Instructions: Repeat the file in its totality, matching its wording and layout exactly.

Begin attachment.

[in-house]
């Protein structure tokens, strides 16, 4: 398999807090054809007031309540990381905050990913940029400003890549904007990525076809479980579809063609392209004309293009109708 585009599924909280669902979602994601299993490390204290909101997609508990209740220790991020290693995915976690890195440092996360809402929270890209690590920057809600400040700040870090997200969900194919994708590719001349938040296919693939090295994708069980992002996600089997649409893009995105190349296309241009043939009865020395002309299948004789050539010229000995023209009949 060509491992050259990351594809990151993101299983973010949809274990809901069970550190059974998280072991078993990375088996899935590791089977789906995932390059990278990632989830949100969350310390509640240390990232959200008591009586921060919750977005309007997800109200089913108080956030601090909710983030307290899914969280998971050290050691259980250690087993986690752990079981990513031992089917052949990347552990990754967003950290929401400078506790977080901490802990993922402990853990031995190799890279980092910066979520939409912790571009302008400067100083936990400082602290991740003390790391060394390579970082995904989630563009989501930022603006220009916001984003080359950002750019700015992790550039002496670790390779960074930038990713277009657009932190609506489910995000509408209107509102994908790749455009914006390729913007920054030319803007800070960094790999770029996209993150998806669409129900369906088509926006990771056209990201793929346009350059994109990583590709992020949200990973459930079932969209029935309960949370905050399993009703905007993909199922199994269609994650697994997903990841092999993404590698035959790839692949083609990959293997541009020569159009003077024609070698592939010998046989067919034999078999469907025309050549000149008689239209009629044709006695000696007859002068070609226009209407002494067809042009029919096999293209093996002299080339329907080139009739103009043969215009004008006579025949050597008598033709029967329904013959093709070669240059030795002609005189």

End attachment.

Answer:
[in-house]
């Protein structure tokens, strides 16, 4: 398999807090054809007031309540990381905050990913940029400003890549904007990525076809479980579809063609392209004309293009109708 585009599924909280669902979602994601299993490390204290909101997609508990209740220790991020290693995915976690890195440092996360809402929270890209690590920057809600400040700040870090997200969900194919994708590719001349938040296919693939090295994708069980992002996600089997649409893009995105190349296309241009043939009865020395002309299948004789050539010229000995023209009949 060509491992050259990351594809990151993101299983973010949809274990809901069970550190059974998280072991078993990375088996899935590791089977789906995932390059990278990632989830949100969350310390509640240390990232959200008591009586921060919750977005309007997800109200089913108080956030601090909710983030307290899914969280998971050290050691259980250690087993986690752990079981990513031992089917052949990347552990990754967003950290929401400078506790977080901490802990993922402990853990031995190799890279980092910066979520939409912790571009302008400067100083936990400082602290991740003390790391060394390579970082995904989630563009989501930022603006220009916001984003080359950002750019700015992790550039002496670790390779960074930038990713277009657009932190609506489910995000509408209107509102994908790749455009914006390729913007920054030319803007800070960094790999770029996209993150998806669409129900369906088509926006990771056209990201793929346009350059994109990583590709992020949200990973459930079932969209029935309960949370905050399993009703905007993909199922199994269609994650697994997903990841092999993404590698035959790839692949083609990959293997541009020569159009003077024609070698592939010998046989067919034999078999469907025309050549000149008689239209009629044709006695000696007859002068070609226009209407002494067809042009029919096999293209093996002299080339329907080139009739103009043969215009004008006579025949050597008598033709029967329904013959093709070669240059030795002609005189």